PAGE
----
Understand in such circumstances that it’s better to simply acknowledge that you don’t have an answer right at the moment, then try and cover your tracks. If you’re confident in what you’ve done so far (and you should be), taking a question “on notice” and having the answer for the next interaction isn’t going to reflect negatively on the rest of the presentation. Being caught trying to manufacture an answer on the spot, however, will.

7) Foster the FOMO!

Finally, perhaps the most important thing to understand is that you’re aiming for a straight answer from an investor. Inexperienced founders often fall into a trap whereby an investor will express interest in their pitch and ask to be kept in the loop. It sounds like a lead and an open opportunity, but often an investor is just stalling for time. No investor wants to be on public record for having said “no” to a startup that becomes a unicorn, so instead they will string the founders along in the hope that someone else steps in to invest.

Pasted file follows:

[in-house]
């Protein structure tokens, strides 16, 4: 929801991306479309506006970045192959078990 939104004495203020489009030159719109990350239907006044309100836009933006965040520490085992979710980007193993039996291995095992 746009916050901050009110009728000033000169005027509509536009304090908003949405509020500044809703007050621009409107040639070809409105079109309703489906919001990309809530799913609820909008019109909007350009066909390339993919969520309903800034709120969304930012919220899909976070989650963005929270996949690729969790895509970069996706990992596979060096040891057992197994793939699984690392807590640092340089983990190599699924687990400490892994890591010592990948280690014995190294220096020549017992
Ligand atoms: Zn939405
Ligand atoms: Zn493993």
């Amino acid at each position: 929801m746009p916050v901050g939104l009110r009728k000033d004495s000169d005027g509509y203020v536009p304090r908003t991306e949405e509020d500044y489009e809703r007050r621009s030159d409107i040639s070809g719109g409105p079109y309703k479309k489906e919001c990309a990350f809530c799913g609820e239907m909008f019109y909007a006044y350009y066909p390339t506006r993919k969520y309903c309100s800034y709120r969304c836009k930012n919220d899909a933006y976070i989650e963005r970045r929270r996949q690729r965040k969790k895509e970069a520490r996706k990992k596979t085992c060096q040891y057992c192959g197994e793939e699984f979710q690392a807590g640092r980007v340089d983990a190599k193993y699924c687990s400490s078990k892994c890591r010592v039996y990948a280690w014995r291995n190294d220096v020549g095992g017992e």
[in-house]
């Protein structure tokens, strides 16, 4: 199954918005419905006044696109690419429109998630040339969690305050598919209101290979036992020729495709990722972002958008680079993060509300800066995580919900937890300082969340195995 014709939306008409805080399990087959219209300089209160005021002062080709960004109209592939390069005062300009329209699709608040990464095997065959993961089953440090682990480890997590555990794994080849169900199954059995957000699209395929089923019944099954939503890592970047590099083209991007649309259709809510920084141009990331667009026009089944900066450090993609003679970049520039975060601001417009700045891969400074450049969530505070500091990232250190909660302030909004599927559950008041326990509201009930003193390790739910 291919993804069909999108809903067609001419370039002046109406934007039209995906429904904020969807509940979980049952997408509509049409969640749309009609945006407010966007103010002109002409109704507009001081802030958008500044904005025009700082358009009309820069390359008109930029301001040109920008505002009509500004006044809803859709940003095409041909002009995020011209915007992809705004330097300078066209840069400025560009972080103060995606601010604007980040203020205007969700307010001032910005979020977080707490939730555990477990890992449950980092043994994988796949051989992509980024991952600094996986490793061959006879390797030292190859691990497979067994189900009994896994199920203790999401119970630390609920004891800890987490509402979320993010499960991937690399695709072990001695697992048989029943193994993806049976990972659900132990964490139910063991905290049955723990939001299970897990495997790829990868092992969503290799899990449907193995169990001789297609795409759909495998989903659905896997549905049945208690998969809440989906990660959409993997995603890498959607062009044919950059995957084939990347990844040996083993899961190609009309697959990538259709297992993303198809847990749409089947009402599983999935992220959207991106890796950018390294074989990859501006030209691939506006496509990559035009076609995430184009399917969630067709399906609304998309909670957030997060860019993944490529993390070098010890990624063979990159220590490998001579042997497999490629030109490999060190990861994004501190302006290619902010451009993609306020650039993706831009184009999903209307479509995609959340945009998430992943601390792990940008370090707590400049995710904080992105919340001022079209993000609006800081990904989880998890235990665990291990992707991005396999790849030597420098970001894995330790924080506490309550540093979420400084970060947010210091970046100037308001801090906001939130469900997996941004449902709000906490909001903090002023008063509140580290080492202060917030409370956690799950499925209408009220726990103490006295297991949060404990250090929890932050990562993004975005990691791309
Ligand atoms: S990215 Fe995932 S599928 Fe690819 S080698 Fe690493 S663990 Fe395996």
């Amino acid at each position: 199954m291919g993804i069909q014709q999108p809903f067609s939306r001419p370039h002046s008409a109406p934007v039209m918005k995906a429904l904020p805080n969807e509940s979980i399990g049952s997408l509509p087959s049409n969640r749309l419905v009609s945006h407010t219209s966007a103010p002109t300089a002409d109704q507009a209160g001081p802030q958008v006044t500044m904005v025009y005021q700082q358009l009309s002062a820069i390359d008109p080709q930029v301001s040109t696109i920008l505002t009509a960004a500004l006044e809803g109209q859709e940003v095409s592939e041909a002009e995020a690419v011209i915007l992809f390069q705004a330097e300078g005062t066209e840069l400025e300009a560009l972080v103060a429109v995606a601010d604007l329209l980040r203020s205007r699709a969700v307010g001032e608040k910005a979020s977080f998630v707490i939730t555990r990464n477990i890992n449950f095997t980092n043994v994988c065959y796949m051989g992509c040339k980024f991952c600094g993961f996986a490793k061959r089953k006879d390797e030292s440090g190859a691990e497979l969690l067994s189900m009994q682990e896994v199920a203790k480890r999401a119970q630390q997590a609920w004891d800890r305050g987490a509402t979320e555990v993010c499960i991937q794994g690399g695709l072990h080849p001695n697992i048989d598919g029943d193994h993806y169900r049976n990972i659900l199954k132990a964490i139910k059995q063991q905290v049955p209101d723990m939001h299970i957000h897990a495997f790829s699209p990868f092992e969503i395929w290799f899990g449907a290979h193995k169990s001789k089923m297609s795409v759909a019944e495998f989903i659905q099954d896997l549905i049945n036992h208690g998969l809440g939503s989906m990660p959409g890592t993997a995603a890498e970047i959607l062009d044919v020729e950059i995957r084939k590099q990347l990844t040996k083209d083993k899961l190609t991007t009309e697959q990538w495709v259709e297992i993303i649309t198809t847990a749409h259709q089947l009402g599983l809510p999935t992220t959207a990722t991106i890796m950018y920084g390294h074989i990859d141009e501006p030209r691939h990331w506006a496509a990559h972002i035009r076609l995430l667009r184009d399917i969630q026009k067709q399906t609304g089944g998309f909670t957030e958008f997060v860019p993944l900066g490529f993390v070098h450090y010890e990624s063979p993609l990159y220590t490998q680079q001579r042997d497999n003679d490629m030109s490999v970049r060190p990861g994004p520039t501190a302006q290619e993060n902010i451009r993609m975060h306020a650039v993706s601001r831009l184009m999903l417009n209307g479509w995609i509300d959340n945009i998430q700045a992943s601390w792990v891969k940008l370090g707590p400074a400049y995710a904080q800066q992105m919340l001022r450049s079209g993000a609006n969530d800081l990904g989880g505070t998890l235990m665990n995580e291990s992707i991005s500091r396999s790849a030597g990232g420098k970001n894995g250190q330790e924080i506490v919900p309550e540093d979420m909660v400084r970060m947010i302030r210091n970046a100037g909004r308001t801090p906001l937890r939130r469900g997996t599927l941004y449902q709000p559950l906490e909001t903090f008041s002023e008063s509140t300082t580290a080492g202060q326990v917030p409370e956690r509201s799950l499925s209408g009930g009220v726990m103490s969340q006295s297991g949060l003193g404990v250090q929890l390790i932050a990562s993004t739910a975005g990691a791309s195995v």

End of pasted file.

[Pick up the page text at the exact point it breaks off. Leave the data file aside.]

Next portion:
Of course, you don’t want to be aggressive about this, so the most effective pathway is to remember that what you’re pitching is an excellent business opportunity to get in on the ground floor of something special. Investors may be risk averse, but they’re also human, and if you’ve spun the story well, they’re not going to want to miss out. Play on that and gently encourage the investor to firmly commit with a follow-up.

Are you pre-seed ready?

With this, you’ve reached the end of the pre-seed playbook for startup founders. There’s been a lot to digest! However, you now have all the tools, processes, and thought exercises that effective entrepreneurs and founders have to go through. With the VC space more dynamic than ever and unicorns popping up in every sector, the opportunity and money to make it happen are there.

And with that we’re now just left with the burning question: you’ve got your startup idea, and you now know the steps that will take it through the pre-seed stage… What are you waiting for? 

The life of a founder and entrepreneur is at your fingertips!


Based in Vietnam, Erik is a Swedish entrepreneur and co-founder of several ventures. In his career, he has developed strong leadership skills and a passion for empowering founders. Identified in Sweden's 101 Super Talents in 2016 and also featured on Shark Tank Vietnam S5.